The present invention is characterized in that, for the creation of a network of counter-electrodes which is to be structured according to fine lines and/or for the creation of means of supplying additional current to the electrodes and/or counter electrodes in the case where the latter are transparent or substantially transparent, an assembly of conductive wires and non-conductive wires is formed, of a fabric, sheet or grid, the non-conductive wires being arranged in relation to the conductive wires so as to ensure a separation of the latter and/or to contribute to the strength of the assembly.
To form the network of counter-electrodes, a non-corrodible conductive wire is used, for example a carbon fiber (it is advisable to choose preferably fibers with high conductivity) or a metal or alloy wire not corroded by the chosen electrolytic medium, including when the current passes into the cell (this might be, for example, stainless steel 18-10, or in certain cases, titanium, tungsten or chromium, etc.) or again a conductive metal wire protected from contact with the electrolytic medium by means of a reasonably conductive varnish, formed, for example, by particles of graphite in a polymerizable binder, such as are found in the trade.
To make up an additional current supply assembly within a working electrode or a network of working electrodes or a counter-electrode or a network of transparent counter-electrodes, a conductive wire of the same type as before, with very good conductivity, is used. If it is made from a corrodible metal, it is advantageously provided with a sheath of thermoplastic material, which is able to yield under the application of heat and pressure when placed in contact with the electrode(s) or counter-electrode(s) to release the conductor along the contact generators.
The non-conductive wires of an assembly are made up of non-conductive fibers, such as glass, polyester and polyamide, etc., which may have an external thermoplastic covering so that the assembly may be subjected to a hot calendaring operation to give it improved strength. As, however, the electrical insulation maintained by these wires is only necessary in a direction perpendicular to their axis, it is also possible to use as the non-conductive wire metal wires or conductive fibers covered with an insulating sheath provided that the latter is resistant to the operations involving the highest temperatures used in the manufacture or use of the display or screen.
In the case where the electrodes and counter-electrodes are created according to fine lines for the purpose of controlling the device by a multiplex matrix method, the network of counter-electrodes is advantageously formed by the conductive wires of a warp obtained by warping alternately n adjacent conductive wires and p adjacent non-conductive wires, n and p each being at least equal to 1, groups of adjacent wires possibly being replaced by strips each obtained by lamination of a larger section wire.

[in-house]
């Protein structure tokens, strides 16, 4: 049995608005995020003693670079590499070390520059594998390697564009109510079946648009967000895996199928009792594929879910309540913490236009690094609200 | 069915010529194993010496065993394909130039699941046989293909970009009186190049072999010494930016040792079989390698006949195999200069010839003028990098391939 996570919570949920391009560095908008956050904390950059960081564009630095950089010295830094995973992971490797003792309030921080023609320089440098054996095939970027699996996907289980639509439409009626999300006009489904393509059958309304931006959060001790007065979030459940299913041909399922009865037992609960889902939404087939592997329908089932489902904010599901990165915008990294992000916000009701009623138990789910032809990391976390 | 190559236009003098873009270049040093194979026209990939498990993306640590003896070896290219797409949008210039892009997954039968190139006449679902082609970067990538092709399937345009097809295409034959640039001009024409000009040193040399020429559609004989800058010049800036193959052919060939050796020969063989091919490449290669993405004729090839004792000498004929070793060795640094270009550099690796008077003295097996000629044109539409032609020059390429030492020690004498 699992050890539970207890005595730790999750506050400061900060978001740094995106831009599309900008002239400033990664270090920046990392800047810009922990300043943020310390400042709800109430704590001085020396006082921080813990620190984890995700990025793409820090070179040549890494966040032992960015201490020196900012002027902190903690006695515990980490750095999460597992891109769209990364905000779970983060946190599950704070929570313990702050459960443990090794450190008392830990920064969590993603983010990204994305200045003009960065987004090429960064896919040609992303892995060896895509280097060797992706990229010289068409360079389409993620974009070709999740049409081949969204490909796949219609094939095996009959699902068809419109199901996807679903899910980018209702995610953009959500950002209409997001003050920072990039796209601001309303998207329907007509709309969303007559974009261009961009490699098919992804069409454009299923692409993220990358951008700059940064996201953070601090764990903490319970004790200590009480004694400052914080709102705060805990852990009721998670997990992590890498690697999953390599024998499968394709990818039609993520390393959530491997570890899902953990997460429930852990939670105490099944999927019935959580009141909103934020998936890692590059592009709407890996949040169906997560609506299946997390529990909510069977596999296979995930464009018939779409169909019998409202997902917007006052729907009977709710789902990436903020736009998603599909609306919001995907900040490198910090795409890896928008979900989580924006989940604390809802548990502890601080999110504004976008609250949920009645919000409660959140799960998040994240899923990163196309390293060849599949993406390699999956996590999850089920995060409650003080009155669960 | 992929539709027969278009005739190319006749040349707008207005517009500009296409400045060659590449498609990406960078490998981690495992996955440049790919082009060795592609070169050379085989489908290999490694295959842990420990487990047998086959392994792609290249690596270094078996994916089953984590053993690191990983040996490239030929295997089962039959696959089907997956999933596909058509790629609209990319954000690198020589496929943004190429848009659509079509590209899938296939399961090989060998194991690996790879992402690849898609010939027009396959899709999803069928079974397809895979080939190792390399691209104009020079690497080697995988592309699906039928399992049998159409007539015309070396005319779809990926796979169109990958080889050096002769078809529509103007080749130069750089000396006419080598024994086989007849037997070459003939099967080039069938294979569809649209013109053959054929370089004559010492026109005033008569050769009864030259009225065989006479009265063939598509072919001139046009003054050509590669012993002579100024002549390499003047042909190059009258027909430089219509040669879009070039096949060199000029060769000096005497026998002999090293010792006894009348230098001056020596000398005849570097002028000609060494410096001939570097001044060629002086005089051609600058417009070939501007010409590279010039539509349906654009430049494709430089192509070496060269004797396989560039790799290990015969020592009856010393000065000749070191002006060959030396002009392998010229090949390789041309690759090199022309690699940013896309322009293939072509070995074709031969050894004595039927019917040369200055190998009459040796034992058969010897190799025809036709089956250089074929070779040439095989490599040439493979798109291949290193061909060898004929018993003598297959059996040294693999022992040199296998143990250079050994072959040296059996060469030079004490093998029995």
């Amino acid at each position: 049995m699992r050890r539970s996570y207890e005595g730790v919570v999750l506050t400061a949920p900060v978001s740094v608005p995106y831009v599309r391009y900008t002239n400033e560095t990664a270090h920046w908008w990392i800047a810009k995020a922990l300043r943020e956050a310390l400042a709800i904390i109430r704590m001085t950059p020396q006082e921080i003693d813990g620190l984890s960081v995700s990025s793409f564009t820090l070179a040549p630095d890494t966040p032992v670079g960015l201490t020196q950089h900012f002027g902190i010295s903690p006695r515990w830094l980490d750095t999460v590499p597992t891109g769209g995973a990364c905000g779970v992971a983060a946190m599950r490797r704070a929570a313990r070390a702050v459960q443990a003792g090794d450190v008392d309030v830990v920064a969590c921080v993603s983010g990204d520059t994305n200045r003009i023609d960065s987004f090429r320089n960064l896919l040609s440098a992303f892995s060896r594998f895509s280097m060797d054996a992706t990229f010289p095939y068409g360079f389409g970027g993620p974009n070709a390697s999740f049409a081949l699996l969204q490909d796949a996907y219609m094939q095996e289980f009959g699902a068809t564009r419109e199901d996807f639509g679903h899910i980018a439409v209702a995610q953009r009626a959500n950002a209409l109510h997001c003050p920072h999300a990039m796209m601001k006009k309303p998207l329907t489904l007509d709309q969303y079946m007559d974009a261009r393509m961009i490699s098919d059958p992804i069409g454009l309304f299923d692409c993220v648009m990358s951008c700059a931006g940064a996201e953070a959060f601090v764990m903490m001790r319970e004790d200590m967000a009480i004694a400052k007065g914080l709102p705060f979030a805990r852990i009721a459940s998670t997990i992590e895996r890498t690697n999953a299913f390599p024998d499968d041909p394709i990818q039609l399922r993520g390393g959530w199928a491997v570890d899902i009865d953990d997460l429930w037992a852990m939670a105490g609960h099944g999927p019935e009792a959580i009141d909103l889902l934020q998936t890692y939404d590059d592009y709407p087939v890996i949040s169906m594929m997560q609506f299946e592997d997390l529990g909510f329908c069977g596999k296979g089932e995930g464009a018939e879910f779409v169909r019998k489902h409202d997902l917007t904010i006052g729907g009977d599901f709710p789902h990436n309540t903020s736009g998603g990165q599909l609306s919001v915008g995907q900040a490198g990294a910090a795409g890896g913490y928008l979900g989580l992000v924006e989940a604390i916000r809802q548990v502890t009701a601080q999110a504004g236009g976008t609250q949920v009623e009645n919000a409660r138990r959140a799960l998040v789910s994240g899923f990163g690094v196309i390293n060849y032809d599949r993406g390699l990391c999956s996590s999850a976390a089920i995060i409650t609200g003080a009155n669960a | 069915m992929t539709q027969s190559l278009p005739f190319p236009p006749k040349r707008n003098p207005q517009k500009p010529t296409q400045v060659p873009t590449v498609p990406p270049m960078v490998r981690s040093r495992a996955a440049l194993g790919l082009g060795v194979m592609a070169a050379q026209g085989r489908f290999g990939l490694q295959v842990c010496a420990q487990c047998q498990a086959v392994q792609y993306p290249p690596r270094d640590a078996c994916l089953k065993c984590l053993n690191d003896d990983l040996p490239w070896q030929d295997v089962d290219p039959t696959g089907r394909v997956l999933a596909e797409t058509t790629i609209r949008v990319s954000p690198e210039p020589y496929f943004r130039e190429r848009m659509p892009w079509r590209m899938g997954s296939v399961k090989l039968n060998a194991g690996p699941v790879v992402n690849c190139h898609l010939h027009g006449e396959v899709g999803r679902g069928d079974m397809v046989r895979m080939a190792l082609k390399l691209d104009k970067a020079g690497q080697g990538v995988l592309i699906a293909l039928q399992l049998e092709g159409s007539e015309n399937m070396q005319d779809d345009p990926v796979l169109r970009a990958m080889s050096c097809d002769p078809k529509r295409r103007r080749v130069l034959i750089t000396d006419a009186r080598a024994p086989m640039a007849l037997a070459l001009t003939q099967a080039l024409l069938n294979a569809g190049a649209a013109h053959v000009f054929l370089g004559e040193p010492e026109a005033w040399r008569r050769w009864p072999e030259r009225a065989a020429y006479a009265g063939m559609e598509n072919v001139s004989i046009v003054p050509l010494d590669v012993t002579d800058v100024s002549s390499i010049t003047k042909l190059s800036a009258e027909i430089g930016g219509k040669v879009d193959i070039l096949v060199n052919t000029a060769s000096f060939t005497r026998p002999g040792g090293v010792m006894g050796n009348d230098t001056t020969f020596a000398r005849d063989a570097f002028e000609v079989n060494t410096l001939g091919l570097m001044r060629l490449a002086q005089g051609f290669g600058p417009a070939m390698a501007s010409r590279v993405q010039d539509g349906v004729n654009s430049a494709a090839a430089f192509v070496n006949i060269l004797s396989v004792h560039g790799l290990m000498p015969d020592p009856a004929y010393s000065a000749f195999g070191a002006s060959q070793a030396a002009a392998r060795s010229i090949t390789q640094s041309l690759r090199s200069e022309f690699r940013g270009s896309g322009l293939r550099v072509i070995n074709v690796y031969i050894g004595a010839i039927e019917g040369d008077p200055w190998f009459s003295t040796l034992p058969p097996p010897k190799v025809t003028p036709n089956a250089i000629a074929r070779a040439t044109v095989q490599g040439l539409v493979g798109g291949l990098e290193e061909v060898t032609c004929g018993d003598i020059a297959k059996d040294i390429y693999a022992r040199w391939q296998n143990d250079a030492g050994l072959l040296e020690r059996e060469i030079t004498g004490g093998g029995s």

According to a first variant, the warp obtained by warping is made an integral part by the use, on its surface opposite that in contact with the electrolytic medium, of an adhesive film constituting the basic substrate. According to a second variant, the assembly of warp wires is held together by a weft of nonconductive wires, the gap between which is equal to the spacing of the pixels along the warp wires or a complete multiple of this spacing.
A conductive varnish and/or some layers constituting the electrolytic medium may have been applied to the individual conductive wires (or strips) of these networks of counter-electrodes, before their assembly by warping, or may be applied to sheets of these conductive wires organized by cards or similar devices during warping, by the sheets being guided into a bath of the coating composition, then into a polymerization/drying area, before the said sheets come together to be juxtaposed.
In the case where the light modulation device consists of a color screen controlled by a multiplex matrix method, in which the pixels are distributed according to a regular network comprising at least three basic colors distributed regularly along the "lines" and "columns", it is advantageous for the layers containing the coloring pigments to have been applied to sheets of conductive wires organized on cards or similar devices during warping, by printing using flexography or any other process, the wires of a same sheet being given successive transversal imprints, the width of which corresponds to that of a pixel and which are formed with a required alternation of the colors, the imprints made on the different sheets being staggered so that the required regular distribution of the colored pixels appears on the final sheet obtained when the different sheets come together to be juxtaposed.
The means of supplying additional current within the working electrode(s) or the counter-electrode(s) if the latter is (or are) transparent consists advantageously of a grid of which the weft wires are conductive wires and the warp wires are nonconductive wires, or vice versa, the grid being applied to and fixed on to the associated working electrode(s) or the associated counter-electrode(s), the contact being effected advantageously along fine strips. To this end, it may be advantageous to use conductive wires with a square section.